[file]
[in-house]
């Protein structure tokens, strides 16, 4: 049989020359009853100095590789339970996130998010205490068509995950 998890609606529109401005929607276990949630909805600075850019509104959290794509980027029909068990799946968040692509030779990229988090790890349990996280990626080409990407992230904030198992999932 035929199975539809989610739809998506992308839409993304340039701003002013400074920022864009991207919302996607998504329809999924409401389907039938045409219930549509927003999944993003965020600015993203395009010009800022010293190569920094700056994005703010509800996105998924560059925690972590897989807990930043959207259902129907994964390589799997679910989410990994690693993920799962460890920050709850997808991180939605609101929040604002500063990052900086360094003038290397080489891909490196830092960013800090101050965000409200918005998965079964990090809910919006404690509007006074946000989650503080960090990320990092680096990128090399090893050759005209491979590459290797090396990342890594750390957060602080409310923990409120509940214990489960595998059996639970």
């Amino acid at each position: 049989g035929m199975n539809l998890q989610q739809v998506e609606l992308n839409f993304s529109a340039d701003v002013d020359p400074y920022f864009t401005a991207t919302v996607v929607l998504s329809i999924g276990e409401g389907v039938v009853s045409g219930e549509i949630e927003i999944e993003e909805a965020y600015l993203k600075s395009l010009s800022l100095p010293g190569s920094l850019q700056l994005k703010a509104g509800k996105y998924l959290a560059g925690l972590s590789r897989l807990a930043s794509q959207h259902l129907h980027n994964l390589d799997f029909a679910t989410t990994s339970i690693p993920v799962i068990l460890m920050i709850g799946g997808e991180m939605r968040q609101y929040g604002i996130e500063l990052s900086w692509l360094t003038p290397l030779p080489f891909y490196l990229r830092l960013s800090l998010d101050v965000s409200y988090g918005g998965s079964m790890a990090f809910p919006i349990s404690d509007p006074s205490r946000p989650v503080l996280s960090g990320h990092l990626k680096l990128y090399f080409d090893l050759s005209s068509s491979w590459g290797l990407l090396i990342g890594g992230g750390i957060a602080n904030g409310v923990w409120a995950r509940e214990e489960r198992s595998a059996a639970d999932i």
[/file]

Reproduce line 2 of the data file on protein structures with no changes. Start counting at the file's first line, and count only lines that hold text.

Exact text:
């Protein structure tokens, strides 16, 4: 049989020359009853100095590789339970996130998010205490068509995950 998890609606529109401005929607276990949630909805600075850019509104959290794509980027029909068990799946968040692509030779990229988090790890349990996280990626080409990407992230904030198992999932 035929199975539809989610739809998506992308839409993304340039701003002013400074920022864009991207919302996607998504329809999924409401389907039938045409219930549509927003999944993003965020600015993203395009010009800022010293190569920094700056994005703010509800996105998924560059925690972590897989807990930043959207259902129907994964390589799997679910989410990994690693993920799962460890920050709850997808991180939605609101929040604002500063990052900086360094003038290397080489891909490196830092960013800090101050965000409200918005998965079964990090809910919006404690509007006074946000989650503080960090990320990092680096990128090399090893050759005209491979590459290797090396990342890594750390957060602080409310923990409120509940214990489960595998059996639970």